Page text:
I, on the other hand, rarely had to help him with his math. The explanations and examples are so simple for good readers, the student can conquer even new material successfully. Even if I had to read the instructions and explanations to him, we could have finished a page in less than 20 minutes.

Why am I making such a big deal about the time? Because math shouldn’t be hard. And even more importantly, young students do not need to spend more time sitting at a desk working on a worksheet. They need more time to play and explore the world around them. Author Angela O’Dell agrees, and she provides an excellent way for students to learn the basics and prepare for advanced math while keeping the subject simple.

Math Lessons for a Living Education would work well, also, with students who are math-adverse or who struggle with math completely. The simple and easy lessons, presented on full-color sheets with few problems each day help build confidence. This curriculum puts the fun back into math.

Since the lessons are so fast and easy, I was concerned in the beginning that my student was not receiving sufficient review. But remember, I came from 15 years of Saxon math, which is all about review. I was wrong; even the math my student found difficult (showing his work in long division) was strengthened considerably by the end of the book. Each review lesson showed he retained what he had learned over several weeks.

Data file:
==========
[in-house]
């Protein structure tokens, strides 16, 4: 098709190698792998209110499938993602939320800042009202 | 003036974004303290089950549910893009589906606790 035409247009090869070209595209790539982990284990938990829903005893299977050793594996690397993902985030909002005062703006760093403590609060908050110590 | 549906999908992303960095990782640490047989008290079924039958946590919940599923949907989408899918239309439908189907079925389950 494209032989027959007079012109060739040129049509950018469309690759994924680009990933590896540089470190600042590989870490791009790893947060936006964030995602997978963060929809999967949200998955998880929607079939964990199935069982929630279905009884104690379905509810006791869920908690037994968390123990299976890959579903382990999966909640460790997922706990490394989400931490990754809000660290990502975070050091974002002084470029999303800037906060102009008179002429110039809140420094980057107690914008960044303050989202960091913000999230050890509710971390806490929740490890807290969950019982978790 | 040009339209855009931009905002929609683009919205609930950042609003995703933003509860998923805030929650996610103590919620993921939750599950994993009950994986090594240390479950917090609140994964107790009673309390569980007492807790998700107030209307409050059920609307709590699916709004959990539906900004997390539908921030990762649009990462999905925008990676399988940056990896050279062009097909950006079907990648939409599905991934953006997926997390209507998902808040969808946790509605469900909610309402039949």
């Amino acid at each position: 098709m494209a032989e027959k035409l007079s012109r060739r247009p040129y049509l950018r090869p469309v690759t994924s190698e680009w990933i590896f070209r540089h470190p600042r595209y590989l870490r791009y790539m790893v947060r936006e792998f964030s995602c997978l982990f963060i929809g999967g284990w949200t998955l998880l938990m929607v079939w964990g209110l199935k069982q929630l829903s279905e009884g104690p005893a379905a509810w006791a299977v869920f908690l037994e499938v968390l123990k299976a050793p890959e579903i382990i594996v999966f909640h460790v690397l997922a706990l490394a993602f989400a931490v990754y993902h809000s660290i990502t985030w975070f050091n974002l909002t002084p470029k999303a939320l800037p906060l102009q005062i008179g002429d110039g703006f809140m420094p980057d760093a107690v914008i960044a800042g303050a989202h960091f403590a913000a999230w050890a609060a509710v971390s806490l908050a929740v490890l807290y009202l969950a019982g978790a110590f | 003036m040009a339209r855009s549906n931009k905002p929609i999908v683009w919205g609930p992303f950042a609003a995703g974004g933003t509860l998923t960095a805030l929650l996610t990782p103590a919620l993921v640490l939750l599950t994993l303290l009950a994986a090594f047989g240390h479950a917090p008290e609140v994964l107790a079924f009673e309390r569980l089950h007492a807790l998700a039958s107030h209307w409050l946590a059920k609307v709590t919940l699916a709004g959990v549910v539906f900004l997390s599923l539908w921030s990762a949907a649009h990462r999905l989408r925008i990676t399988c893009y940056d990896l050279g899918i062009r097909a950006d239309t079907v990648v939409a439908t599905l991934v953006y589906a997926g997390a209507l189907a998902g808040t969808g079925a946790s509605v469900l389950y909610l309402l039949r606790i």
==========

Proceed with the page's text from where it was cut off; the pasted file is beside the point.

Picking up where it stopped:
Math Lessons for a Living Education comes in a consumable workbook graded for approximate school grade level. Placement tests are available for each level on the publisher’s website. For an all-in-one curriculum, this product is extremely economical. The workbooks are available directly from the publisher for $36.99 (currently on sale for $27.37) or on sale from Amazon. Downloadable versions are available from the publisher for $25.89.

You can preview each book on the publisher’s website. You will find the grade 4 preview pages and placement test here.

Disclosure: I received a copy of this curriculum from the publisher for my own consideration. These opinions are my own. Affiliate links help support this site.


  1. I have a 6th grader that does Saxo and it seems to work ok for her. I’m using this curriculum for my 2nd grader because she is extremely hands on and creative. I was all set to order her Abeka and then switched to this at the last minute. I have to admit, it almost seems too easy (based on my exposure to Abeka and Saxon) and I keep feeling like I need to add more. But I’m going to stick with it with my 2nd grader!

    Liked by 1 person

    • I know it seems so simple, but that’s the beauty! My son is doing sixth grade in it now, and he’s working toward pre algebra nicely. I really love how gently the curriculum moves the student along.


  2. Aja Ling says

    This is my biggest fear, that it will be too easy. Question why did you need to “slow him down”?


    • He was doing really well in math, but I didn’t want him to get to upper level math before he was developmentally ready. I knew he would still hit prealgebra plenty early. My instincts were right — he hit a mental block when he got in the middle of pre-algebra. 🙂